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O boy chimney fire:(

Post in 'The Hearth Room - Wood Stoves and Fireplaces' started by swagler85, Nov 15, 2012.

  1. swagler85

    swagler85 Minister of Fire

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    So yesterday I reloaded the stove on a very small bed of coals. So I let the air open to get it started. Well during this process my 19 month old climbed onto the kitchen counter and fell on her head. So I'm upstairs taking care of her for a while when I suddenly remember I have the air wide open on the Stove. I run downstairs and the stove is blazing away. Surface temp on the stovetop is at about 1000°, And I can see through the gasket where the pipe comes out of the top of there's a chimney fire going. I shut down the air, O boy I ran outside nothing coming out of the top of the chimney. Running back inside I check the stove and make sure that everything is okay on it. Seems that heat had pushed the top plate up a little bit where the chimney outlet is. That had let me see through the gasket on the stack. Scary! After it cooled down its much better, I can just barely see where it had heaved up, and the gasket sealed tight again. It's maybe a 1/16' up across the whole top. No welds broke and still seems to be airtight. Should I be worried further?

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  2. pen

    pen There are some who call me...mod. Staff Member

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    Might not have been a chimney fire (especially if you cleaned your chimney before this season started). It might have simply been that you overheated that connector and saw it glowing since you were shoving so much heat through it.

    To be on the safe side, I'd inspect that chimney, look for creosote that looks puffy, as that would be one indicator of a chimney fire, look for any defects / problems that arose from being heated like crazy, and run the brush though while you are there.

    As far as the top being 1/16th out, are you certain it wasn't that way before? Regardless, if it's sealing now, you should be OK.

    Also, get yourself a kitchen timer, the digital ones with a clip can be hooked right to your pocket. Leave it next to the stove, and set it for X time anytime you reload and leave the air open, then carry it with you. When you go back to close the air down, just leave it by the stove till next time. The key is just getting in the habit of using it and you shouldn't have to worry about getting stains out of your shorts again.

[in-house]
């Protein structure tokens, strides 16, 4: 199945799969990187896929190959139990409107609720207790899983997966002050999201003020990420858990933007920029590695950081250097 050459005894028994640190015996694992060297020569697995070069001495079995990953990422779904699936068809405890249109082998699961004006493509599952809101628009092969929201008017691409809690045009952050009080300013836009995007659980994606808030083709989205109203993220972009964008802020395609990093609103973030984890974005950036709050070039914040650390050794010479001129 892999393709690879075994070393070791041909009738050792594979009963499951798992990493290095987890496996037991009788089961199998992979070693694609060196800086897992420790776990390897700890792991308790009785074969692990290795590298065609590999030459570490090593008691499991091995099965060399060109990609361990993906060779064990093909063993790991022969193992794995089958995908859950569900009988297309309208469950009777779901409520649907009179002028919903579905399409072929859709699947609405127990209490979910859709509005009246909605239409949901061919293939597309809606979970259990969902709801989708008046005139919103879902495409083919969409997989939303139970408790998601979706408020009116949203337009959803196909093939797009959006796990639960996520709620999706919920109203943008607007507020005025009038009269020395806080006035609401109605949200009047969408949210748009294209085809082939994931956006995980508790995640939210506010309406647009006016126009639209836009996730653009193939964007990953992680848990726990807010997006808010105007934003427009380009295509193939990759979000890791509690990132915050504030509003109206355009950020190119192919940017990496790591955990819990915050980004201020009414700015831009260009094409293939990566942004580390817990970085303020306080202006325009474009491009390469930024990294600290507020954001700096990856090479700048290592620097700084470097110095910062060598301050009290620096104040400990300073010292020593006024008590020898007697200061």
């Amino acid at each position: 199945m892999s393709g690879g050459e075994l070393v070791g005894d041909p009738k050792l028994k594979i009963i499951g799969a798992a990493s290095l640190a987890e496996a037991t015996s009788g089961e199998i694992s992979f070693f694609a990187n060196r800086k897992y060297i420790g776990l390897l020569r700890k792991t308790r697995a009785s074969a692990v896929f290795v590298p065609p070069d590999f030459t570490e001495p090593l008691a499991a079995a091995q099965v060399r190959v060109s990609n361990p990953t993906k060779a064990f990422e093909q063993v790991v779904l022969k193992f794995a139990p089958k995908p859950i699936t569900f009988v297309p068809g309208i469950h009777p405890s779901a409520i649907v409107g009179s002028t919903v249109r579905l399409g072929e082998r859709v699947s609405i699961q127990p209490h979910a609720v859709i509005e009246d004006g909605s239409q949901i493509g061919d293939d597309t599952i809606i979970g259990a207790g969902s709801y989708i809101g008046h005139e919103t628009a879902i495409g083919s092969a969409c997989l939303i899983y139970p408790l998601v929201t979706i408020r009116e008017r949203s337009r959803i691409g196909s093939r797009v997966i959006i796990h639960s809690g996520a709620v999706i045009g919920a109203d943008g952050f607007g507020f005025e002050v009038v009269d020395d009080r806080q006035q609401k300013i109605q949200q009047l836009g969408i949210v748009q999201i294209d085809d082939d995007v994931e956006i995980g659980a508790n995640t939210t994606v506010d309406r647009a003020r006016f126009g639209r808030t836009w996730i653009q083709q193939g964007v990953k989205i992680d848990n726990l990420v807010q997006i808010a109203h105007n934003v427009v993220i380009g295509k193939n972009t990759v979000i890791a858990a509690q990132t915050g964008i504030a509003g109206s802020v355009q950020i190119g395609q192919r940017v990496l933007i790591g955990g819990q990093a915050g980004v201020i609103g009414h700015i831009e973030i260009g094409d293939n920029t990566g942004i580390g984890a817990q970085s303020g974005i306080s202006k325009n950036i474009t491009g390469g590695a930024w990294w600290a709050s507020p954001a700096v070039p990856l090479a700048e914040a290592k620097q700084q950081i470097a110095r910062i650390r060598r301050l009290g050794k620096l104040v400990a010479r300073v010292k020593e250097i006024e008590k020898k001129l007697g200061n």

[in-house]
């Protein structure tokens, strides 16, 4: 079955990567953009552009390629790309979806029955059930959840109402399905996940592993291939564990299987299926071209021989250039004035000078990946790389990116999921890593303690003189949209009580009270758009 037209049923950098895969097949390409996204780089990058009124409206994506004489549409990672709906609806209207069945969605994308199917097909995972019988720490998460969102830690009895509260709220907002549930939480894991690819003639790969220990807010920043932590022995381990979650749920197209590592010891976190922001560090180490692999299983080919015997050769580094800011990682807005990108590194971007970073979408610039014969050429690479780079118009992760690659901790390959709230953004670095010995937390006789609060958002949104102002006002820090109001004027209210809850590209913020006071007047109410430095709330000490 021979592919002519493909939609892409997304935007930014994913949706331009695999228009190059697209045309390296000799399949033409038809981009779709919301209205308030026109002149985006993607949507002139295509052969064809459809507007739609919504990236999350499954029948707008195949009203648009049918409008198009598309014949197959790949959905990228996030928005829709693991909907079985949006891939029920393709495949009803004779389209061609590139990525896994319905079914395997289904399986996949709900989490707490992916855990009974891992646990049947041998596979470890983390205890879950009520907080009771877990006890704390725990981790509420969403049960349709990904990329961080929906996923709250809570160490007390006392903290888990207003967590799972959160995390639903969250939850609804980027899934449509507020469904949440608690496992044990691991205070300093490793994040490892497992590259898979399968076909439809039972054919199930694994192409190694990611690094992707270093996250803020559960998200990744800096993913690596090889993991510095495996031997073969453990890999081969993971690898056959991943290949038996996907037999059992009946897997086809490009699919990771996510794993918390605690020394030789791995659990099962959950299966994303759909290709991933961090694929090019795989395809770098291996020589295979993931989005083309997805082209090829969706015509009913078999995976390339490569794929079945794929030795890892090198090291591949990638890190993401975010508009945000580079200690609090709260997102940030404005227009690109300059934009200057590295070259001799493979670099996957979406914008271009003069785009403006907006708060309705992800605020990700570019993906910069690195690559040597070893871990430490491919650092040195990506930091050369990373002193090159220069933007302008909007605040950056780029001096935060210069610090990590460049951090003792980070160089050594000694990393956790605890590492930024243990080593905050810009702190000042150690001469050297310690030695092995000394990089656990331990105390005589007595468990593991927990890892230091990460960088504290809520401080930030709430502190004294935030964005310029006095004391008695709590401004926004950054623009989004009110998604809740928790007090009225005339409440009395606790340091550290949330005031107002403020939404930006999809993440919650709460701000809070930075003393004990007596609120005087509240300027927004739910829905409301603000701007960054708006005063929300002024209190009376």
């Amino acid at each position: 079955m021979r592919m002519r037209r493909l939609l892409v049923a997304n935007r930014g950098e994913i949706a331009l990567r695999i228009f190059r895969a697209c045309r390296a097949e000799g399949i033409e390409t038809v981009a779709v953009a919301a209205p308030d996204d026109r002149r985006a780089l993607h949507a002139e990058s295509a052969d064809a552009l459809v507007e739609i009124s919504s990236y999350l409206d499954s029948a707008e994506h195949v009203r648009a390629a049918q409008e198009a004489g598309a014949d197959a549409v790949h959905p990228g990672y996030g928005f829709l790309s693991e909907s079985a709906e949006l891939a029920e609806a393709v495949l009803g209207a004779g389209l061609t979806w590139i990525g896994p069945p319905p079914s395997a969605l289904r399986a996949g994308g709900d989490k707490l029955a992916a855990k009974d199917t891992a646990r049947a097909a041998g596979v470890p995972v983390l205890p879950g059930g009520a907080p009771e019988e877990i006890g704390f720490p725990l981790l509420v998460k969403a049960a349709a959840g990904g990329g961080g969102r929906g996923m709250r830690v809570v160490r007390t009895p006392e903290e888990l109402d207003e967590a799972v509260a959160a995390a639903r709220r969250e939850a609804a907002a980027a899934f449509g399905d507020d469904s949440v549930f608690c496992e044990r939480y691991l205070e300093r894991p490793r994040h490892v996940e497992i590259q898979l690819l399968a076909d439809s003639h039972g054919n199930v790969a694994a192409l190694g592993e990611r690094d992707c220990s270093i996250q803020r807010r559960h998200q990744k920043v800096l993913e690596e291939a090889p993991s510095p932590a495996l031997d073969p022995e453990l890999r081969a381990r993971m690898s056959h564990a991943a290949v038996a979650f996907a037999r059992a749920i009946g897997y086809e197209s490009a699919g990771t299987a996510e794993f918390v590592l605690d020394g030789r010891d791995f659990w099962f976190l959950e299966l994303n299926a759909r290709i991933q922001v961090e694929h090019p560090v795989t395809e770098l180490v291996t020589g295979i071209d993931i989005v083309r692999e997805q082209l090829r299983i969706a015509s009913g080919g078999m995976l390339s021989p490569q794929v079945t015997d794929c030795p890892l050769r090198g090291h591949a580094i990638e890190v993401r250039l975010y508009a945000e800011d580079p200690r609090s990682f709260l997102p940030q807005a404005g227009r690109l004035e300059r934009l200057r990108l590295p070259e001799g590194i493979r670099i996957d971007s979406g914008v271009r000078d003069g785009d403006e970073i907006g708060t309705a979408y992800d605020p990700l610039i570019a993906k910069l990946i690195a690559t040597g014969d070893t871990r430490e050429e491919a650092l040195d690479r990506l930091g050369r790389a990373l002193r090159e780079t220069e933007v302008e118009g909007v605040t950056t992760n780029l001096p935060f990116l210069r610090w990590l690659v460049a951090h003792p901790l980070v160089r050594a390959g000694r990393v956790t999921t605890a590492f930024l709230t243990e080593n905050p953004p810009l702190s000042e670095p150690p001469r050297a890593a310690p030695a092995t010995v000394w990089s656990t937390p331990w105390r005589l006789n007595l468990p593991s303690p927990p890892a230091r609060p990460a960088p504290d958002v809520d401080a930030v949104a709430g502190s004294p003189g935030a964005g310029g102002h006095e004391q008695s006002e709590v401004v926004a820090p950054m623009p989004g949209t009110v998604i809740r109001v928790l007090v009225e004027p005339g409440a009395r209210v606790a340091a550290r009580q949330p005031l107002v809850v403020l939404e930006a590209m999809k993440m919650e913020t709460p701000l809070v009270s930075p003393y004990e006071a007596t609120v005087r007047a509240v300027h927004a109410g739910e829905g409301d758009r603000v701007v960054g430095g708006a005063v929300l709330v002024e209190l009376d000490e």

Hope the little one is doing OK as well.

    pen
  3. EatenByLimestone

    EatenByLimestone Minister of Fire

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    Whew, I bet I'd need a change of shorts after that. I think I'd take another look at everything and if all was well I'd start with a small fires and slowly work up to larger ones to gain my confidence again.

    Did the little one come out ok?

    Matt
  4. begreen

    begreen Mooderator Staff Member

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    +1 on the timer. Get one that beeps loudly and that is persistent. You want one that doesn't go off until you turn it off.
  5. Waulie

    Waulie Minister of Fire

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    It doesn't really sound like a full-fledged chimney fire. You might have had a "stovepipe fire". I had this happen a couple years ago. If you have any leaks in your stovepipe at all, you might find that the stovepipe builds up creasote even if your chimney is staying clean. Send enough heat/flames up the flue and that stuff will ignite. All in all, it's a much less intense event than a full on chimney fire but still not a good situation.